CANFEST

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Beer Diary,

I have seen heaven and its roads are  paved in aluminum. Last weekend I attended CANFEST put on be BuckBean and tried a beer from every brewery participating in the event.  Well… every microbrewery.  It was insanely fun filled with mini bikes running around, tons of beer lovers, music and food.

I was on the hunt for the sleeper brewery waiting for someone to surprise me. I was having some solid beers but I was having some so so ones and I got to admit there were few with major flaws in their brews. But I was looking for someone to impress me and it came in the form of a brewery I have never heard of. They didn’t even have a sign and they were stuck in the corner.

Crow Peak Brewery  impressed me with their porter, nice full flavor, rich coffee tones, creamy going down. It was tasty for sure.  I think it stood out because it went down so easy and most everyone had their IPA’s in full swing. Which I love don’t get me wrong but I tried a lot of IPA’s that night and they all start to meld together.

21st Amendment did a special tasting of their Watermelon Wheat and it kind of disappointed me. Mostly it tasted like watermelon jolly ranchers. But the rest of their beers were excellent as usual.

It was my first CANFEST and it was good times, I was with a buddy and we tried 30 breweries 2 beers a brewery so I tried around 60 beers.  I bought 5 dollars in raffle tickets and won a nights stay at the Peppermill so that was rad. I am going to use it for Happy Day next Friday!  I hope to see you there.

Best Snacks with Beers

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Last weekend this chick from on of my class groups texted me “I think your next blog post should be Best Snacks with Beer I need to know these imperative things in life.” Since I am lazy and thinking of post ideas is rough I was like “Hell ya, I will write that.”  I will cover  appetizers, more mealish and dessert.

For appetizers you can go basic pretzels or fancy pub mix which I would pair with a nice light lager like Session.  If you wanted to get a little more crazy I would try a mango salsa paired with a nice IPA. The citrus in the mango salsa will bring out the citrus tones in the IPA.  Some good IPA’s are: Racer 5, Yellow Snow, Lagunitas IPA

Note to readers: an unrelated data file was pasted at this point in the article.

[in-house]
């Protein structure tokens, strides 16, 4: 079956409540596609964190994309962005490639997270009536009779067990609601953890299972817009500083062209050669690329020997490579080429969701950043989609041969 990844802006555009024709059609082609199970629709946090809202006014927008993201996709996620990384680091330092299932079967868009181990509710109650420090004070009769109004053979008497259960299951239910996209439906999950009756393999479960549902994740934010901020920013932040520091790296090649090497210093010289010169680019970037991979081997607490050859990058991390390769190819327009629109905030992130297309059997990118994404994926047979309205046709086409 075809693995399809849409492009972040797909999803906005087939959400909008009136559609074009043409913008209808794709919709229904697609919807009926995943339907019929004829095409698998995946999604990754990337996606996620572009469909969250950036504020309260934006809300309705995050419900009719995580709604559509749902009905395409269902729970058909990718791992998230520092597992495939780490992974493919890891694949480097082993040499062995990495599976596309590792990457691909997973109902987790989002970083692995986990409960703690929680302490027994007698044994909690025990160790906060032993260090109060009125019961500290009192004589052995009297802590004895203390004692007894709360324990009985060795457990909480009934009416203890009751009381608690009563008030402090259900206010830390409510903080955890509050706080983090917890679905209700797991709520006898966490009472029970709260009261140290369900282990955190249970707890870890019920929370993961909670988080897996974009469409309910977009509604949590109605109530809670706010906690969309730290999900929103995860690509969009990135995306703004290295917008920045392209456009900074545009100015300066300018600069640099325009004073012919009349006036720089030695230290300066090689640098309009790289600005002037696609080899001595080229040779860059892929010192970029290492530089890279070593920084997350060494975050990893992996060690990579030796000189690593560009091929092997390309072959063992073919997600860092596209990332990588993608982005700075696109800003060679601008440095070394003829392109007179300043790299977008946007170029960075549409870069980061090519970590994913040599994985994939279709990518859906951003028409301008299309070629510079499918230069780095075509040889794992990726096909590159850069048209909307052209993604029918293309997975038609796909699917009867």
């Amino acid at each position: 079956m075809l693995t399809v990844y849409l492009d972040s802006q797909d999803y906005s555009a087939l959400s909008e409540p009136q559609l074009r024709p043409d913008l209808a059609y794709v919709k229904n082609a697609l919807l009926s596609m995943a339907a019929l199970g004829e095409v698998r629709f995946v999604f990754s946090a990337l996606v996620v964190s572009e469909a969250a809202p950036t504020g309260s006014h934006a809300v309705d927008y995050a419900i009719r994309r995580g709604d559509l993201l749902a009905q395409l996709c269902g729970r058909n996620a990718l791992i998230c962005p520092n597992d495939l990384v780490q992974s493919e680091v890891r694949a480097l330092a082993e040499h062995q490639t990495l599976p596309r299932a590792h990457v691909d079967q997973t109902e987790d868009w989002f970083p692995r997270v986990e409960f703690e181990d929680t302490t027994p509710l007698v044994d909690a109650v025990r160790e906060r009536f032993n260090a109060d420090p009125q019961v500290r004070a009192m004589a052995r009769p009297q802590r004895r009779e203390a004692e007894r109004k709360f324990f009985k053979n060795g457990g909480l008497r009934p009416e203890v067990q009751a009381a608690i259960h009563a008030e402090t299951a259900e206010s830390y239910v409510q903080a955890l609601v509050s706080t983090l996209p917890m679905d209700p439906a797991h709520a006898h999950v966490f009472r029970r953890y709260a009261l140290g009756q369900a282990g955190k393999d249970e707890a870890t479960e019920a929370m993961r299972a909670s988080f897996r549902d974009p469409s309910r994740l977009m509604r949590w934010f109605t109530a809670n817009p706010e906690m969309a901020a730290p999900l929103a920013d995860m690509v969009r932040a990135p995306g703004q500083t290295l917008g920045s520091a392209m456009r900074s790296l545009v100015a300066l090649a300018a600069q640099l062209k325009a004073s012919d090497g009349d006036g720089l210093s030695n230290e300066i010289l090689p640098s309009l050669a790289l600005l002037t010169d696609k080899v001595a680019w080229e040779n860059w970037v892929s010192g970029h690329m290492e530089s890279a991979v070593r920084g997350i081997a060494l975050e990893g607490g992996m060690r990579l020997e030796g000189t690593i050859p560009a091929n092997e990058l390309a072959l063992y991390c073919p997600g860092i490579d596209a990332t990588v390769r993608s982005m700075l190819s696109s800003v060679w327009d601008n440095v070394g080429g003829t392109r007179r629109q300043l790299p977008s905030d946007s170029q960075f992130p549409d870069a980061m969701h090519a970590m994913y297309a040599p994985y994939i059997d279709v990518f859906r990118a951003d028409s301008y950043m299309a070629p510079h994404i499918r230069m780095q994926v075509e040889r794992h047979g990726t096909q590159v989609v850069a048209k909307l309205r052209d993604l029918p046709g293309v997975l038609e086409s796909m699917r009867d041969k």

Next I would recommend lil smokies covered in BBQ sauce or some nice hot wings. The lil smokies will go nice  with a malty brown ale. The a brown ale will complement the sweetness of the BBQ sauce with its mild flavor.  For the hot wings I would say another IPA because the you’ll be able to have both the spicy and hoppy flavors come through.  After this though your taste buds will most likely be destroyed from the hops and spice so make sure you let your palate recover before dessert.  Browns: Moose Drool , Calico Brown , Hazelnut Brown Nectar

Only one dessert will be needed because it involves bacon and really no other dessert could hang. It is cupcakes made by the Sweet and Stout blog that uses Smoked Porter by Alaskan brewing.  The cupcakes have maple flavored frosting that is topped with bacon bits. YUM. I will make these soon. Pair with the Smoked Porter or a nice bourbon stout not really sure how the the bourbon stout will go with it but it sounds tasty me for some reason. Oaked, Bourbon: Oaked Arrogant Bastard, Black Butte XX/XXI, Black Tuesday  Oaked Arrogant Bastard should be easy to get, Black Butte when it is out you should be able to find, but don’t be afraid to try something else and especially something local to you! Check out Sweet and Stout’s blog for more tasty treats.

So here you go Whitney Best Snacks with Beer just for you.

Book Review: Designing Great Beers

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Beer Diary,

Someone once asked me how do I write a new beer recipe? I thought about it and it always starts with one book Designing Great Beers by Ray Daniels.  It is my most valued resource when it comes to recipe writing. It covers the basics of all grain but moves into chapters on the classic styles of beer.

WHY IS IT SO GREAT? First off you don’t need to yell. Second because it gives you some history, then the style guidelines for a beer and then gives you a nice break down of second-round NHC beer recipes.  Break down of recipes meaning how many recipes used X yeast strain , X hops etc.  Allowing me to get a feel for the style, common threads and what I should do to highlight the flavors I want to bring out.